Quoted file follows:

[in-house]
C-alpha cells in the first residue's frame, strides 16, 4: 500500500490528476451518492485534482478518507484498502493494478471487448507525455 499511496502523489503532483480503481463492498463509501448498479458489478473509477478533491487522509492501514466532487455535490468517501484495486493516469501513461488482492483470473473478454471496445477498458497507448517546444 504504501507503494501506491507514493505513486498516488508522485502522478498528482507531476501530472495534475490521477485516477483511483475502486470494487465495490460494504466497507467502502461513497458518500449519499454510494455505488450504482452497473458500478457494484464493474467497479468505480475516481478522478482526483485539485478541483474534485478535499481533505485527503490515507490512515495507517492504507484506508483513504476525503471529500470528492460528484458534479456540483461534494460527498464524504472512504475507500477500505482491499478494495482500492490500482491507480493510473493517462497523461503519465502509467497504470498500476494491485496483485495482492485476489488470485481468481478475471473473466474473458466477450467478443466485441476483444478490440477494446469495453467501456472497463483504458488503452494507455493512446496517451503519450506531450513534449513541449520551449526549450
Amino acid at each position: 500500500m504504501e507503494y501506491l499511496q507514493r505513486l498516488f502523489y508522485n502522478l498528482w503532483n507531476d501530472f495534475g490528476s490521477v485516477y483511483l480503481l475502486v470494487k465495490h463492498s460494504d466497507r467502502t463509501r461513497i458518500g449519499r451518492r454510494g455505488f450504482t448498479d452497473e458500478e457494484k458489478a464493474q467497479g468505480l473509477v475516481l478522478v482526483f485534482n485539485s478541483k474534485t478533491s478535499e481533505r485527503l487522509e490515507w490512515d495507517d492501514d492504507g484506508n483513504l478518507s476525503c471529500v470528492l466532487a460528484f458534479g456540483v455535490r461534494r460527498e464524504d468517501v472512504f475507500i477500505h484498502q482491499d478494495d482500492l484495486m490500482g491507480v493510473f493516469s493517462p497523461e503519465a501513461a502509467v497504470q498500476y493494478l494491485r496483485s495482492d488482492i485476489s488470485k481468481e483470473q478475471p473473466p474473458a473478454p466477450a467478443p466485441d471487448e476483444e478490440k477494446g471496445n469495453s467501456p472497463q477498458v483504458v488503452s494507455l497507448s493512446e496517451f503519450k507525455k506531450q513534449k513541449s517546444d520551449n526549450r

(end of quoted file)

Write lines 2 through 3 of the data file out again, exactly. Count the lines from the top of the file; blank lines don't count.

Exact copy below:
C-alpha cells in the first residue's frame, strides 16, 4: 500500500490528476451518492485534482478518507484498502493494478471487448507525455 499511496502523489503532483480503481463492498463509501448498479458489478473509477478533491487522509492501514466532487455535490468517501484495486493516469501513461488482492483470473473478454471496445477498458497507448517546444 504504501507503494501506491507514493505513486498516488508522485502522478498528482507531476501530472495534475490521477485516477483511483475502486470494487465495490460494504466497507467502502461513497458518500449519499454510494455505488450504482452497473458500478457494484464493474467497479468505480475516481478522478482526483485539485478541483474534485478535499481533505485527503490515507490512515495507517492504507484506508483513504476525503471529500470528492460528484458534479456540483461534494460527498464524504472512504475507500477500505482491499478494495482500492490500482491507480493510473493517462497523461503519465502509467497504470498500476494491485496483485495482492485476489488470485481468481478475471473473466474473458466477450467478443466485441476483444478490440477494446469495453467501456472497463483504458488503452494507455493512446496517451503519450506531450513534449513541449520551449526549450
Amino acid at each position: 500500500m504504501e507503494y501506491l499511496q507514493r505513486l498516488f502523489y508522485n502522478l498528482w503532483n507531476d501530472f495534475g490528476s490521477v485516477y483511483l480503481l475502486v470494487k465495490h463492498s460494504d466497507r467502502t463509501r461513497i458518500g449519499r451518492r454510494g455505488f450504482t448498479d452497473e458500478e457494484k458489478a464493474q467497479g468505480l473509477v475516481l478522478v482526483f485534482n485539485s478541483k474534485t478533491s478535499e481533505r485527503l487522509e490515507w490512515d495507517d492501514d492504507g484506508n483513504l478518507s476525503c471529500v470528492l466532487a460528484f458534479g456540483v455535490r461534494r460527498e464524504d468517501v472512504f475507500i477500505h484498502q482491499d478494495d482500492l484495486m490500482g491507480v493510473f493516469s493517462p497523461e503519465a501513461a502509467v497504470q498500476y493494478l494491485r496483485s495482492d488482492i485476489s488470485k481468481e483470473q478475471p473473466p474473458a473478454p466477450a467478443p466485441d471487448e476483444e478490440k477494446g471496445n469495453s467501456p472497463q477498458v483504458v488503452s494507455l497507448s493512446e496517451f503519450k507525455k506531450q513534449k513541449s517546444d520551449n526549450r